Her death certificate, for which her son Rubin Ned was the informant, was equally tantilizing for its seemingly deliberate omission of her parents' identities. On it, Ned said Mary's father's name was Mr. Dunn. He did not know what her mother's name was.

I don't believe that.

Religion: Baptist, member of Bethel Union (later DeGray) Baptist Church, DeGray, Clark County, AR
Source information for this includes Conference Meeting minutes of Bethel Union Baptist Church, DeGray, Clark County, AR and her obituary.

Date of Marriage: 8 Sep 1866 to Allen Mason Lowery Callaway, in Clark County, AR
Source information for this marriage includes the marriage bond and license, and her obituary

Date of Marriage: 13 Jul 1878 to David Andrew Williams, in Clark County, AR
Source information for this marriage includes the marriage bond and license, and her obituary

Children: Marriage 1: Julia Ann Callaway, born 19 Jun 1873, in Clark County, AR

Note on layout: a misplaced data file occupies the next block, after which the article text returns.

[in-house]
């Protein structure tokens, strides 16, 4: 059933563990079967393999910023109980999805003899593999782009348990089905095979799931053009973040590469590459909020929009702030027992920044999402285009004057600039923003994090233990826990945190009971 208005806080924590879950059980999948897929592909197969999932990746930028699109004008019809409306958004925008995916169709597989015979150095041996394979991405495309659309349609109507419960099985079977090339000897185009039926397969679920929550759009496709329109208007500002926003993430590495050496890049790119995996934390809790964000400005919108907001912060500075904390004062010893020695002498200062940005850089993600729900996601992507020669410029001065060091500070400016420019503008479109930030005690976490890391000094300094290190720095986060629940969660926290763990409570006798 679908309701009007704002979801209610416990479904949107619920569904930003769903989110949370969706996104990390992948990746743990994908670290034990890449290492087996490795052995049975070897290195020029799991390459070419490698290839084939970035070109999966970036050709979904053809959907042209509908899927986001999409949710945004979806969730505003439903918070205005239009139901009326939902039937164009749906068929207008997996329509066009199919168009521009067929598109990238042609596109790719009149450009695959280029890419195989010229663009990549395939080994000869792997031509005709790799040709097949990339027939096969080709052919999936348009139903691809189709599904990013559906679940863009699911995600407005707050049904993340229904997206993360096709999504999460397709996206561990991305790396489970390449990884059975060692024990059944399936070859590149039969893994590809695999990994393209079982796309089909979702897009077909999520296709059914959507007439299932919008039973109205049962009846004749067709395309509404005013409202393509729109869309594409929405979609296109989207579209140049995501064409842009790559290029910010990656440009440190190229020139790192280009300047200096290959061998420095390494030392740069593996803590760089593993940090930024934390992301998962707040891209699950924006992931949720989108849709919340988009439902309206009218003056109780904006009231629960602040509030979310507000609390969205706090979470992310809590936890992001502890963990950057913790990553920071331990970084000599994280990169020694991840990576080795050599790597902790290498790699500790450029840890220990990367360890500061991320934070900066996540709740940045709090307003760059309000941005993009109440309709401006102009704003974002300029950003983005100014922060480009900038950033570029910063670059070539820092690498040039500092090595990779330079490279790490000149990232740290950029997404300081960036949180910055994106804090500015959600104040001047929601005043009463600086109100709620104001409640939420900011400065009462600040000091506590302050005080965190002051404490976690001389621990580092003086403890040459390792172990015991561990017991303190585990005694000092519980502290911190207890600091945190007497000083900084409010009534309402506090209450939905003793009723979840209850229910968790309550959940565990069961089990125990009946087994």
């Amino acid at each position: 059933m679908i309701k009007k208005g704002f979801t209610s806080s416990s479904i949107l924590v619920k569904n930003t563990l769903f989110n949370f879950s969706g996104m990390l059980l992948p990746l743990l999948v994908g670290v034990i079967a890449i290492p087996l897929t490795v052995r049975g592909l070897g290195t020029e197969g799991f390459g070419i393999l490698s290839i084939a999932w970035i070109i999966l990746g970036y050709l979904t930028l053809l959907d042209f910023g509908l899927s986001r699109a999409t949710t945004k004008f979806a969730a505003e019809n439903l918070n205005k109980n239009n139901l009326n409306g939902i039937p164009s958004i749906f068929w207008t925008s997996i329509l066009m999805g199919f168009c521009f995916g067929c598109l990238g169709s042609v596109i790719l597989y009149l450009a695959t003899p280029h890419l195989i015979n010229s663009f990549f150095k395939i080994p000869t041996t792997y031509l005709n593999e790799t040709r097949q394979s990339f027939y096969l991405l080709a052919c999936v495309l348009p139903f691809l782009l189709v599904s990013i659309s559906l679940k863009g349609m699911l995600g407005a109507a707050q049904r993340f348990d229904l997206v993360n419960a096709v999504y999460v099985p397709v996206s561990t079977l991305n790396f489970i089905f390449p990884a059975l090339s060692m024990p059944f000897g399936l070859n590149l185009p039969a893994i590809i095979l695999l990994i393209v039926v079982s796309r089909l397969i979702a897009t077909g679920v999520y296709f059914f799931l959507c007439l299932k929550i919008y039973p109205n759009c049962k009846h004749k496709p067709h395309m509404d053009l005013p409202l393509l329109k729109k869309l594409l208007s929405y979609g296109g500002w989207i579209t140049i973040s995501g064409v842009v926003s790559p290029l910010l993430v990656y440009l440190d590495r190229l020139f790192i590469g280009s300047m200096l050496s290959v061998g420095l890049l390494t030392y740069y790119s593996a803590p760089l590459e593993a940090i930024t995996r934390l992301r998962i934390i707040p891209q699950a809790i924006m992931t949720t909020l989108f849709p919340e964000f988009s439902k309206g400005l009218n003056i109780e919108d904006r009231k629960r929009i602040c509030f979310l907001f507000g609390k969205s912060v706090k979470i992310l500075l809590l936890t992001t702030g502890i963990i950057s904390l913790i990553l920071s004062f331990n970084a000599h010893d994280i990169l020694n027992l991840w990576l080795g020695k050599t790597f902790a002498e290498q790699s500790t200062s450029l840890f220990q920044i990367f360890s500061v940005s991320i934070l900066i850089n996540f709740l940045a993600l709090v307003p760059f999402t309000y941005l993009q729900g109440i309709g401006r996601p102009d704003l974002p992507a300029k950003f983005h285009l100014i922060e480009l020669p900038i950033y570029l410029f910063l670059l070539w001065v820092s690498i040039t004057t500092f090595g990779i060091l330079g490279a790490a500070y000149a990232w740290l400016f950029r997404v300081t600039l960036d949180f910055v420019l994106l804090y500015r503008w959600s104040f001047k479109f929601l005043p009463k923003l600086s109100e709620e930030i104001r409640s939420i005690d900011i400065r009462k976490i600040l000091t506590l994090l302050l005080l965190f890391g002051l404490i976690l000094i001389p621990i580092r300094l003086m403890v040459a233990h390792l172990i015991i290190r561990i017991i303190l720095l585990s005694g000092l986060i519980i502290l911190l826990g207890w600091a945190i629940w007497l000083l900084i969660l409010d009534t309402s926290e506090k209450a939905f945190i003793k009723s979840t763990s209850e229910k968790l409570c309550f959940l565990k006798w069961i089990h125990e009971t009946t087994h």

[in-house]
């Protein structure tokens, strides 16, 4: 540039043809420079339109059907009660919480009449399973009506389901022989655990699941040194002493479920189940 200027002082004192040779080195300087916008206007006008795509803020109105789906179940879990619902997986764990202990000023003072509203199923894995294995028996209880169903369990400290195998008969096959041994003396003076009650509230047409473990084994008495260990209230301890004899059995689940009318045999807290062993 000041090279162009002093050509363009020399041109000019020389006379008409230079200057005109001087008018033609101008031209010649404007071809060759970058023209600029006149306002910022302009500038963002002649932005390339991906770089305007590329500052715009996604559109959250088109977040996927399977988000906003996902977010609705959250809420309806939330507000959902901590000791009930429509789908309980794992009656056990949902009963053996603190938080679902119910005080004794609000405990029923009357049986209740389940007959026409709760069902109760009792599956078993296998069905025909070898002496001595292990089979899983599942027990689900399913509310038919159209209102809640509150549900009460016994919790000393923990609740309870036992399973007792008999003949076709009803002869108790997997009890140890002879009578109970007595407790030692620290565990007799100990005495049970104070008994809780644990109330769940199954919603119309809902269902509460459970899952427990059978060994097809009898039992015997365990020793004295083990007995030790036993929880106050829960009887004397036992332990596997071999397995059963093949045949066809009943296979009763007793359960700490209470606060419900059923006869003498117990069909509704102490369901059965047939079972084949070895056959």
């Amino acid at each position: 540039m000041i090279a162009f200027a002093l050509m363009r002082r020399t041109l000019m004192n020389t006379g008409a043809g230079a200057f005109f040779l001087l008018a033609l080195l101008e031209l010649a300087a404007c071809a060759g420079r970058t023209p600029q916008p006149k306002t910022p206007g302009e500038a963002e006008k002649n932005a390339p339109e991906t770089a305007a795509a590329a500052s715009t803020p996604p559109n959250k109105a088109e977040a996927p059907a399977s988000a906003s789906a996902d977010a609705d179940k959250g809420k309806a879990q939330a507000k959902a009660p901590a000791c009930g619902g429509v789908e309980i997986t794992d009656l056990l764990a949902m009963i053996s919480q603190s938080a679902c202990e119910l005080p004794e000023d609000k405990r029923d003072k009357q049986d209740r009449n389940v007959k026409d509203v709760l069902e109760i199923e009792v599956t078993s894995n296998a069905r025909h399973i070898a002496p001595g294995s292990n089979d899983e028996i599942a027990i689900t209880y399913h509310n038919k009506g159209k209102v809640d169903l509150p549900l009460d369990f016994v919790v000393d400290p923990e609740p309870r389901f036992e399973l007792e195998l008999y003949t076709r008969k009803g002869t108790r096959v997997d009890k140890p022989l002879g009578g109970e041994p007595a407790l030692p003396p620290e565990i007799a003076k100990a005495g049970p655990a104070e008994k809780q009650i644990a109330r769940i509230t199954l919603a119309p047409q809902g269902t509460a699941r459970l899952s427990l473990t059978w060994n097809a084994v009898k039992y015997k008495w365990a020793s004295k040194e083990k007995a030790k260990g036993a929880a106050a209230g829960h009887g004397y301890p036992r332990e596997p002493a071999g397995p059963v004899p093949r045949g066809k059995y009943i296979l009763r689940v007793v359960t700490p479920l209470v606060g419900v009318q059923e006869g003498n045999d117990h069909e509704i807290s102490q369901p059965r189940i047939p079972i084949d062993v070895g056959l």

Marriage 2: Rubin Ned Williams, born 14 Nov 1881, in Clark County, AR; and
William Andrew Williams, born 13 Nov 1882 in Clark County, AR
Source information for children includes census records, Mary's obituary, her children's obituaries, and family lore

Date of Death: 9 Apr 1929 in DeGray, Clark Co., AR
Source information for this date includes her death certificate, obituary, gravestone and family lore

Cause of Death: Noxemia, i.e., insufficient oxygen in the blood
Source information derived from her death certificate

Burial: DeGray Baptist Church Cemetery, DeGray, Clark County, AR
Source information for this location includes her death certificate and gravestone.

Family lore about Mary is about as sketchy as historic documents. There's a photo of Mary and a man I have been told was Bob Dunn, who came to see her from Texas. I don't know if the photo was taken while she was married to Mace Callaway or David Williams. She certainly doesn't look as old as she was in another undated photo of her with her daughter and adult grandson.

And Dunn - aha! A family member?

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Brother, cousin, father? I chased Robert/Bob Dunns around the country in census records. I have no idea which, if any, is him in the sub-folders I have on Robert Dunn. I can't put the two together in any context, even though I feel sure he was related to her. He just doesn't look old enough (to me) to be her father.